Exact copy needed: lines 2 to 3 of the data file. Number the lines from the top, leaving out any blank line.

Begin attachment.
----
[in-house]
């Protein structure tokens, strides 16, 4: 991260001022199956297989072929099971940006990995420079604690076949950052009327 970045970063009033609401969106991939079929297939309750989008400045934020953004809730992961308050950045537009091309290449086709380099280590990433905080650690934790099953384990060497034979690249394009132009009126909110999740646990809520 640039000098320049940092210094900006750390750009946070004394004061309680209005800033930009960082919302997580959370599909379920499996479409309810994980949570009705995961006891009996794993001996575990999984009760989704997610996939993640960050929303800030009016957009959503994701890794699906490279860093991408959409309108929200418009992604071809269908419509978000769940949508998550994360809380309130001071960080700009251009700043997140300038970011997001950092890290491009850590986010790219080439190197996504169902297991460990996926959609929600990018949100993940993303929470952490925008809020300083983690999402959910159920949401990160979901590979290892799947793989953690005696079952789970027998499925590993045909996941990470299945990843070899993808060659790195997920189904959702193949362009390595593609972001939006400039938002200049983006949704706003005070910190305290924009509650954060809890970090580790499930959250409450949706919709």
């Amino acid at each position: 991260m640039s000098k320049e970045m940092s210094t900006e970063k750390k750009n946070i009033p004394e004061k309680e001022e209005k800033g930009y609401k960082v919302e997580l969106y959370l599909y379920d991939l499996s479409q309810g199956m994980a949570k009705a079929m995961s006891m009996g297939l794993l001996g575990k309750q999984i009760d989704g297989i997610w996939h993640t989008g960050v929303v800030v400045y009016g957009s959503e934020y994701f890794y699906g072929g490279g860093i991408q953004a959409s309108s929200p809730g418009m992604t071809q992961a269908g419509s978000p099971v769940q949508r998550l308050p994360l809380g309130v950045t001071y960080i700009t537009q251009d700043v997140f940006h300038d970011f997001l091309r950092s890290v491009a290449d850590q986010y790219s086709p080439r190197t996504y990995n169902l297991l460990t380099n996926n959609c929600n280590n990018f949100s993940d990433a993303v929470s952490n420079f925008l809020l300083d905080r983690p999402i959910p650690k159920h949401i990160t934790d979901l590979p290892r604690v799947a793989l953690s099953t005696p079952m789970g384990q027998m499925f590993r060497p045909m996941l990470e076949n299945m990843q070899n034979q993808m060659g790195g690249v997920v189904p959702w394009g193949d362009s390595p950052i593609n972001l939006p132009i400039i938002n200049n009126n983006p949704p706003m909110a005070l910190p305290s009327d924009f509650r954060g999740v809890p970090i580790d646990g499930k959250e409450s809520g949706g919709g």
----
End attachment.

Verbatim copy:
């Protein structure tokens, strides 16, 4: 991260001022199956297989072929099971940006990995420079604690076949950052009327 970045970063009033609401969106991939079929297939309750989008400045934020953004809730992961308050950045537009091309290449086709380099280590990433905080650690934790099953384990060497034979690249394009132009009126909110999740646990809520 640039000098320049940092210094900006750390750009946070004394004061309680209005800033930009960082919302997580959370599909379920499996479409309810994980949570009705995961006891009996794993001996575990999984009760989704997610996939993640960050929303800030009016957009959503994701890794699906490279860093991408959409309108929200418009992604071809269908419509978000769940949508998550994360809380309130001071960080700009251009700043997140300038970011997001950092890290491009850590986010790219080439190197996504169902297991460990996926959609929600990018949100993940993303929470952490925008809020300083983690999402959910159920949401990160979901590979290892799947793989953690005696079952789970027998499925590993045909996941990470299945990843070899993808060659790195997920189904959702193949362009390595593609972001939006400039938002200049983006949704706003005070910190305290924009509650954060809890970090580790499930959250409450949706919709």
């Amino acid at each position: 991260m640039s000098k320049e970045m940092s210094t900006e970063k750390k750009n946070i009033p004394e004061k309680e001022e209005k800033g930009y609401k960082v919302e997580l969106y959370l599909y379920d991939l499996s479409q309810g199956m994980a949570k009705a079929m995961s006891m009996g297939l794993l001996g575990k309750q999984i009760d989704g297989i997610w996939h993640t989008g960050v929303v800030v400045y009016g957009s959503e934020y994701f890794y699906g072929g490279g860093i991408q953004a959409s309108s929200p809730g418009m992604t071809q992961a269908g419509s978000p099971v769940q949508r998550l308050p994360l809380g309130v950045t001071y960080i700009t537009q251009d700043v997140f940006h300038d970011f997001l091309r950092s890290v491009a290449d850590q986010y790219s086709p080439r190197t996504y990995n169902l297991l460990t380099n996926n959609c929600n280590n990018f949100s993940d990433a993303v929470s952490n420079f925008l809020l300083d905080r983690p999402i959910p650690k159920h949401i990160t934790d979901l590979p290892r604690v799947a793989l953690s099953t005696p079952m789970g384990q027998m499925f590993r060497p045909m996941l990470e076949n299945m990843q070899n034979q993808m060659g790195g690249v997920v189904p959702w394009g193949d362009s390595p950052i593609n972001l939006p132009i400039i938002n200049n009126n983006p949704p706003m909110a005070l910190p305290s009327d924009f509650r954060g999740v809890p970090i580790d646990g499930k959250e409450s809520g949706g919709g």